But this past weekend at Purgatorio I had a chance to try again and to recieve some instruction in the process. Tried a few throws. Got one to stick. Got some clues on how to figure out how to do it. Got some direction.
In other words I got another interest.
Can’t imagine I’m going to be throwing knifes around scantily clad females any time soon but it seems like a nice long term goal.
You know, another way to spend time with scantily clad females.
Well, 7 cents later I got the nut I needed to be able to turn the strike plate on my new tripod into something I can use. By using a leather sling system I will be able to put my telescope on the tripod but be able to keep it safe. So far I’ve gotten this far, but since I don’t have buckles at the moment I could only do this much. So I’ll stop by the leather store in the next day or so and pick up a couple of buckles and finish this up.
From that point on I’ll actually be able to mount my telescope on my new tripod. The nice thing is that with this design I should be able to actually use the same sling on a more authentic tripod once I have it worked out.
Looking forward to finishing this in the next day or so as the moon is getting full again and we should have a really nice view of it from my deck.
One of the most important features of any carnival in my opinion is that of the fortune teller.
And the fortune telling machine is one of those carnival curiosities that stand out for me. I remember going to carnivals, arcades, the Santa Cruz Boardwalk and Disneyland, finding a fortune telling machine and plunking the requisite quarters in order to reveal my future. And sometimes the future of whatever girlfriend I happened to have with me while I was there.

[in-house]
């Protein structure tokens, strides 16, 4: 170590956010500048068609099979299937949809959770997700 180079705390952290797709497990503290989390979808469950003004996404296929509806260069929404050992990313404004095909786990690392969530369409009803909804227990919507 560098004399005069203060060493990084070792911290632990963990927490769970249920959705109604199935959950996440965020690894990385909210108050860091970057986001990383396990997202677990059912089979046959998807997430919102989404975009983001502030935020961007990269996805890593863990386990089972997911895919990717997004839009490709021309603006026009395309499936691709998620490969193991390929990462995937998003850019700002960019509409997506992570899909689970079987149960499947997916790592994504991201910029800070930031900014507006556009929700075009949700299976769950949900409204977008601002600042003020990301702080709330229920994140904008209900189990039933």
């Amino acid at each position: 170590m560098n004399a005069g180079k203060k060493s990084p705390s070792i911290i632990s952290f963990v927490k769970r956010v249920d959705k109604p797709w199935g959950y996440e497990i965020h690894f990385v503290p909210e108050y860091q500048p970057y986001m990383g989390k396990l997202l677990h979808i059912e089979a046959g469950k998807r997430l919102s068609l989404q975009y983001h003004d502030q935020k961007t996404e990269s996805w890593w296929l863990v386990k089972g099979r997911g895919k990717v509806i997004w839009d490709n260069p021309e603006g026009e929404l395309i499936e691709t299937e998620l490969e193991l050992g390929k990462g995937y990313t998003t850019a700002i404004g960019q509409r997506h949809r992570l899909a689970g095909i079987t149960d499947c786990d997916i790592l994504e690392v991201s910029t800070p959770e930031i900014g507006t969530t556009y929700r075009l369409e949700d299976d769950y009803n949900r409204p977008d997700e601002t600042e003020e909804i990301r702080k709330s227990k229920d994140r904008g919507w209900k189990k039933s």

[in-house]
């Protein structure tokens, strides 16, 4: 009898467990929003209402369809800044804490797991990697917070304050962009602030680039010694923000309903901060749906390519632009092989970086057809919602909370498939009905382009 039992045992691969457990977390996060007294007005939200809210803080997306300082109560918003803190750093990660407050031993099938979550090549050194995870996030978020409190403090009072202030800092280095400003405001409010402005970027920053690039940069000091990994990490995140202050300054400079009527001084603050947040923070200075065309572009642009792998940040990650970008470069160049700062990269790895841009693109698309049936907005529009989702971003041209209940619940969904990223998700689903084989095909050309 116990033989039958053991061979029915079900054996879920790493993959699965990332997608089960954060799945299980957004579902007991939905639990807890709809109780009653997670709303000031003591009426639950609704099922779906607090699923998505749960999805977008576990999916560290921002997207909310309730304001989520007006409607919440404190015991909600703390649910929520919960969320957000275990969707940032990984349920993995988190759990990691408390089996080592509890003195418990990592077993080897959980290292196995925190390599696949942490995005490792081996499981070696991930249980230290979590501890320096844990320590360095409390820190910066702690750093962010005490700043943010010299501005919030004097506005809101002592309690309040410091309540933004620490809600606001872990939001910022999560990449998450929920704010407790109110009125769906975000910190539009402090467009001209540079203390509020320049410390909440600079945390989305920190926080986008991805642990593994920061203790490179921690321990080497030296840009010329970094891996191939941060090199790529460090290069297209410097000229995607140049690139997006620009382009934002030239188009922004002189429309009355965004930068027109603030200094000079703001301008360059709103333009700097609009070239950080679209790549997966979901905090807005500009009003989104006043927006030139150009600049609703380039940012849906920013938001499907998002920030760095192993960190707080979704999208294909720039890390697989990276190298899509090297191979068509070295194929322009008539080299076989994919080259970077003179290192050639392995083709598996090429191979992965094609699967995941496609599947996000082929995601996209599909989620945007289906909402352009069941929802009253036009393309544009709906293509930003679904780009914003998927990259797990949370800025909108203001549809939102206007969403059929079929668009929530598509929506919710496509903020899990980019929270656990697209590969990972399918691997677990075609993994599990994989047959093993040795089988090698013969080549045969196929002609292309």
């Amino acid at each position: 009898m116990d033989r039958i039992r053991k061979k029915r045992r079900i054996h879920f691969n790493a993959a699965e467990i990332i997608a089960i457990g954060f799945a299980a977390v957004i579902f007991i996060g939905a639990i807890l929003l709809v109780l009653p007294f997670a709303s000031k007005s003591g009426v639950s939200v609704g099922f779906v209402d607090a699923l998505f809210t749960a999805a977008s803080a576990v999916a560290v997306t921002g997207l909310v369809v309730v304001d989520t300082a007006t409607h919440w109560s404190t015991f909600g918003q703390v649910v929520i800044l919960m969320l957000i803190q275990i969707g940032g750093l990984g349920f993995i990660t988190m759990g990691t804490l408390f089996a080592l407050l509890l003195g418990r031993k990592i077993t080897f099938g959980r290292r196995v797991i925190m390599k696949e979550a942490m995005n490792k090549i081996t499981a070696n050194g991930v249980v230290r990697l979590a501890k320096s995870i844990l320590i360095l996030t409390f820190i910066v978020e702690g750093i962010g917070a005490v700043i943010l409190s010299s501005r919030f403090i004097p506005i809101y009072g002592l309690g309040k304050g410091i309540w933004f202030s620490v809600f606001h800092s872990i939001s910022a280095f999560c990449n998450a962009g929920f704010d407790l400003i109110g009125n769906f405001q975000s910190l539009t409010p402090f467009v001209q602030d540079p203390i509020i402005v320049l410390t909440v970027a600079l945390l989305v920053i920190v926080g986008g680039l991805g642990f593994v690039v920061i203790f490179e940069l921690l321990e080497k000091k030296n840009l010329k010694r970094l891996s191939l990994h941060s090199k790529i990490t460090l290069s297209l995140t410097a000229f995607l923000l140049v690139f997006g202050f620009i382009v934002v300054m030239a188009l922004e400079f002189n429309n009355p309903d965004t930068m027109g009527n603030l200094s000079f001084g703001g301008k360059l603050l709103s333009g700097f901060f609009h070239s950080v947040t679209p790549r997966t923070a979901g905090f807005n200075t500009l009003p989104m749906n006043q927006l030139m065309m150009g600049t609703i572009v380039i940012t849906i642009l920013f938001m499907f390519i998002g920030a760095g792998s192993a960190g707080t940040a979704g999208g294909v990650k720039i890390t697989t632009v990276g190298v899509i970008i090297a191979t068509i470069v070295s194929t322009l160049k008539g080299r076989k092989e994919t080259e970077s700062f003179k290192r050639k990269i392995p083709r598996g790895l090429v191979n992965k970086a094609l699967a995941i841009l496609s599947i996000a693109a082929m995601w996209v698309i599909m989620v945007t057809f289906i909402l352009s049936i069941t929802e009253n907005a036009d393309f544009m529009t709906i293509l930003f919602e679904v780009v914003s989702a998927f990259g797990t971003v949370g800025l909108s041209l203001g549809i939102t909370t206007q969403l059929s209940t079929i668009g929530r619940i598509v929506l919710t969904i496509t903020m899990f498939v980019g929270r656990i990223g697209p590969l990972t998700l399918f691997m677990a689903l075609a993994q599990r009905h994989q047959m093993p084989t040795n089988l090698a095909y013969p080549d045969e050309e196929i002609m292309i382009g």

What can I say, the idea of knowing we’d be together forever is appealing, even if we only dated for a few months at a time.
Of course my favorite room in the Haunted Mansion at Disneyland is the fortune tellers room with the crystal ball and the witches head inside calling out to the spirits to reveal themselves and reveal the future. Well, okay, my second favorite room; my first being the dining hall with all the dancing ghosts because that is a large recreation of a fantastic historical illusion.
Nevertheless, the fortune teller is an important figure in a carnival and there is absolutely no way I’m going to neglect having one in mine. Of course I’ll have to bypass my beloved Madam Fortuna and Zoltar machines in favor of the gypsy fortune teller we all know and love.
Or do I?
I suppose I might be able to justify the creation (eventually) of a automata fortune teller, but it seems that a bit of schooling has come my way in the form of a new blog post from my apprentice about the history and origin of the name of “fortune teller.”